Horsemeat supply chain issue gets beyond a joke – “100%” in Lasagne

The further bad news about dubious meat supply chains across Europe, and sources of horsemeat in many food products found on UK retailers' shelves, is now racing back onto the front pages. That's no doubt making procurement executives prick up their ears again - they know they'll be trotting into their CEO's offices again today to answer questions about their own supplier information and management procedures.

As the BBC reported yesterday:

"The Food Standards Agency said Findus tested 18 of its beef lasagne products and found 11 meals containing between 60% and 100% horsemeat".

So, as firms in the supply chain jockey for position to blame each other, and providers of vegetarian products make hay, evidence of the use of horsemeat is spreading at a gallop.

Some providers may have to look for a whole new market, as they're saddled with potentially huge costs for withdrawing products. And there may be claims from consumers - there are a lot of unhappy chaps around whose burgers weren't what they thought they were!

Until the suppliers can make the situation stable, which must be the main objective for them at the moment, we won't know the long term effect on the industry. But it's odds on that this will bring more focus for many firms on just what suppliers are up to - will we see them introducing more hurdles to the supplier adoption process? Which of course could be an unbridled disaster in terms of the costs of doing business for both parties..

Actually, this is getting beyond a joke.

Some limited contamination might have been excusable, an honest mistake. But if we're getting into the territory of 100% horsemeat, then reputational risk steps up a level. The need to improve supplier assessment, verification, ongoing monitoring and control in the food industry is likely to be shooting up a lot of business agendas at the moment.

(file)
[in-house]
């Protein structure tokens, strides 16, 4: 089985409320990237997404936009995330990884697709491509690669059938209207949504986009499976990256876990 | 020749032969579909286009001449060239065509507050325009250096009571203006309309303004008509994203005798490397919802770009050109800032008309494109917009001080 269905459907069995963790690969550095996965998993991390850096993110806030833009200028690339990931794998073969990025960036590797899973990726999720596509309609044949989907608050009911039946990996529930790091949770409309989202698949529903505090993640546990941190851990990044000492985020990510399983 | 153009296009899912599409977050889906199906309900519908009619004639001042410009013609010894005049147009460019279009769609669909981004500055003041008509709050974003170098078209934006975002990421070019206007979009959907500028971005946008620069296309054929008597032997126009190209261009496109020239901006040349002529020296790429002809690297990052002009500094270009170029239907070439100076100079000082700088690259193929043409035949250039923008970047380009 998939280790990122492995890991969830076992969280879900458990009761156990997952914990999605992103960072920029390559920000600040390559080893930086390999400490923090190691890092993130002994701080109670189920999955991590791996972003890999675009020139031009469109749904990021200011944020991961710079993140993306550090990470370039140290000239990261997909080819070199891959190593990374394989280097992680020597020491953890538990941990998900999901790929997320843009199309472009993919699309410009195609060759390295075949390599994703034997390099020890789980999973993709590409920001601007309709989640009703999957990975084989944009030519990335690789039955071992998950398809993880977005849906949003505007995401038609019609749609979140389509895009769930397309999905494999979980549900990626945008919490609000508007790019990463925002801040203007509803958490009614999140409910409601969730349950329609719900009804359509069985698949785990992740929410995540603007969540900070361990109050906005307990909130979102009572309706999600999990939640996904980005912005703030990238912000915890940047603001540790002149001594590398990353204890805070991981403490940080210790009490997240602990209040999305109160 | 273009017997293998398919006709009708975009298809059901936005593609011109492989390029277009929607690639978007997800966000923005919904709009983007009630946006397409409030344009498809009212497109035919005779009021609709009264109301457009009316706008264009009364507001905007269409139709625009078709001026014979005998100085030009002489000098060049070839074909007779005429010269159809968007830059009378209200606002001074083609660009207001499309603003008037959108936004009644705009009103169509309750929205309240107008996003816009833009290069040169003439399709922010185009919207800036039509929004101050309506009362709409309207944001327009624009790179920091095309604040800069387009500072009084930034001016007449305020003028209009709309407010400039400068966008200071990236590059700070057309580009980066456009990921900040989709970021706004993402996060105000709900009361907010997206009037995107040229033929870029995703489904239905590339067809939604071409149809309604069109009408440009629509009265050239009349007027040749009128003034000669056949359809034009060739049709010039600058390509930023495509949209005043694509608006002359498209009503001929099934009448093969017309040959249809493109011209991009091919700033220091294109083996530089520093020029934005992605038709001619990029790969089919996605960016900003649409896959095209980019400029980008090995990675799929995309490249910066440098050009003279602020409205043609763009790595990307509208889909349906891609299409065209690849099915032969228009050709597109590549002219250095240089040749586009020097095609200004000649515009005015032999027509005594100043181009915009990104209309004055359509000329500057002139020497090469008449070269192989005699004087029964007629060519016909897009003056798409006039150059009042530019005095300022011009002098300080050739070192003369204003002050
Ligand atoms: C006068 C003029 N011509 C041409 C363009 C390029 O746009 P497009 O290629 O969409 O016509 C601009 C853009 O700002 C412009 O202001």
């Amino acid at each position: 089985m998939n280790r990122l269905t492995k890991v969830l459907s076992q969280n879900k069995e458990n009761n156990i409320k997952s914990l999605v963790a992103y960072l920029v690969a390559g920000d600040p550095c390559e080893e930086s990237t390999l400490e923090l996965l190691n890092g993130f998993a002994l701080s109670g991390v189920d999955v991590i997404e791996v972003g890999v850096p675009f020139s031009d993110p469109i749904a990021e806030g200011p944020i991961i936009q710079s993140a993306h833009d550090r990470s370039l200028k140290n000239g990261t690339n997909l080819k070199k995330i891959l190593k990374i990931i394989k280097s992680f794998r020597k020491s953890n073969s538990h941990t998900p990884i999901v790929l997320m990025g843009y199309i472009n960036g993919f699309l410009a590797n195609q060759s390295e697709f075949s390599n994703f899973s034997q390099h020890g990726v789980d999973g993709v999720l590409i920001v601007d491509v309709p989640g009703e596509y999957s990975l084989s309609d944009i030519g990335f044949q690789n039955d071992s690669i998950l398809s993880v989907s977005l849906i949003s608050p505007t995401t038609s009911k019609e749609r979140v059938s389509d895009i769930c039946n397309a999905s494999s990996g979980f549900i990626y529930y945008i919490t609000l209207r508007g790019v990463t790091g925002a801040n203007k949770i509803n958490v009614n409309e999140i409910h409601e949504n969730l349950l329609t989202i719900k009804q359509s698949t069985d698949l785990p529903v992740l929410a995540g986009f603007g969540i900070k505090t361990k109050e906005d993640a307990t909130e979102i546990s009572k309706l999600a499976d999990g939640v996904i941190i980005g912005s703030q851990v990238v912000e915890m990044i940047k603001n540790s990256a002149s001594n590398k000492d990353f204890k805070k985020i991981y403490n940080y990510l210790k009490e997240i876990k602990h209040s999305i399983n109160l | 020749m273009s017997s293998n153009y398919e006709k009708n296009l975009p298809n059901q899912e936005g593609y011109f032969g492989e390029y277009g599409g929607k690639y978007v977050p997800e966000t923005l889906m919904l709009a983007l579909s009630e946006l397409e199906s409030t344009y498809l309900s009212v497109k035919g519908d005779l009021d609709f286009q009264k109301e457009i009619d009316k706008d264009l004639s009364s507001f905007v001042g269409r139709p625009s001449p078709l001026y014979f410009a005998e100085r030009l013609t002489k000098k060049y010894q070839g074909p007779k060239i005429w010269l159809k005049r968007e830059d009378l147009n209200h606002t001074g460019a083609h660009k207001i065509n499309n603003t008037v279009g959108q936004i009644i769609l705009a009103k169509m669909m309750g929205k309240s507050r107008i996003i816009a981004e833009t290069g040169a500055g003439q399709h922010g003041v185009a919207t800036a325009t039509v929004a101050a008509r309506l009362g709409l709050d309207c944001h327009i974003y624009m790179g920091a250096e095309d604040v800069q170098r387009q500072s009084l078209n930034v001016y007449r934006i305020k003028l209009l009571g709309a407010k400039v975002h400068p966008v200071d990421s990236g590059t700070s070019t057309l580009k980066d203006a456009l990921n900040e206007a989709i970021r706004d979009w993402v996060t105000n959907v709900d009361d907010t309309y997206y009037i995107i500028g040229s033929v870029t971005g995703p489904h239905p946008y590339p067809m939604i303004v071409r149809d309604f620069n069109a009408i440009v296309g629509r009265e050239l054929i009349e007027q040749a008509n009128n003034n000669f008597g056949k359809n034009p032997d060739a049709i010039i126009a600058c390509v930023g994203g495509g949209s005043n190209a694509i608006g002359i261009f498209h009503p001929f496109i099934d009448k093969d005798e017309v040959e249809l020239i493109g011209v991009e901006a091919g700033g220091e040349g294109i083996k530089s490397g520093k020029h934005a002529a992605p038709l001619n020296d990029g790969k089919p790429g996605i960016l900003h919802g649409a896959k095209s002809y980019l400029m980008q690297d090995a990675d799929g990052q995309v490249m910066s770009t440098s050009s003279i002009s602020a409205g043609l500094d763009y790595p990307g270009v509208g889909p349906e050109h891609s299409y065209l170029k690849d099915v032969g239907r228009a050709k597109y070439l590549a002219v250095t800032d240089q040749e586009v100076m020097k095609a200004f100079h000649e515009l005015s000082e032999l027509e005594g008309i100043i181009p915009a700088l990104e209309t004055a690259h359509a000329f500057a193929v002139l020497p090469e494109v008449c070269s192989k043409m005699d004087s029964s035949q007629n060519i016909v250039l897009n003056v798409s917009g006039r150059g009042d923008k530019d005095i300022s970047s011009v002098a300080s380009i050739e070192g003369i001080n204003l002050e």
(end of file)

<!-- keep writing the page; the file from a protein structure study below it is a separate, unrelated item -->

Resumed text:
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Voices (3)

  1. john h:

    Beyond a joke is about right; the cheese being used in the ‘beef’ lasagne is marscapone

  2. Ellen Leith:

    I don’t know why people aren’t asking more questions about the role of the supermarkets in this? It seems obvious to me that if they are constantly putting pressure on suppliers so that they can achieve the maximum possible profit margins, they are going to be suckers for the cheapest products. And as long as the chain is complicated enough to launder it and make it possible to tick the right boxes – are they really going to take the time to explore further? You’d hope they would – but evidently not. And let’s not even get into pet food – tuna, beef, chicken…? I don’t think so.

  3. Dave Orr:

    “Light touch” and/or self-regulation of naturally profit-driven markets fails again!

    The defining ethos of the post-Thatcherite unfettered view that “the market knows best” era..

    The ideological & deliberate muddling of regulation with bureaucracy used to drive deep cuts in veterinary and food inspection regulation.

    Investment banks run as casinos alongside Retail banks (but then underwritten by taxpayers and the state); energy cartels; expensive & crowded trains; a fragmented water industry that can’t pipe water from places with lots of the stuff to places in short supply (SE); debt-burdened Heathrow airport unable to clear snow effectively as debt repayments exceed operating profit; scandalous PFI debt burdens left un-touched whilst London hospitals & critical care services are in financial crisis…….etc.

    Should I stop reading Private Eye?

    Should I stop eating ostrich and find a deep pit of sand and stick my head in it?

    Why is the population generally so bovine about all this stuff going on (or is that equine)?

    Answers on a postcard from a sunny tax haven somewhere overseas please!

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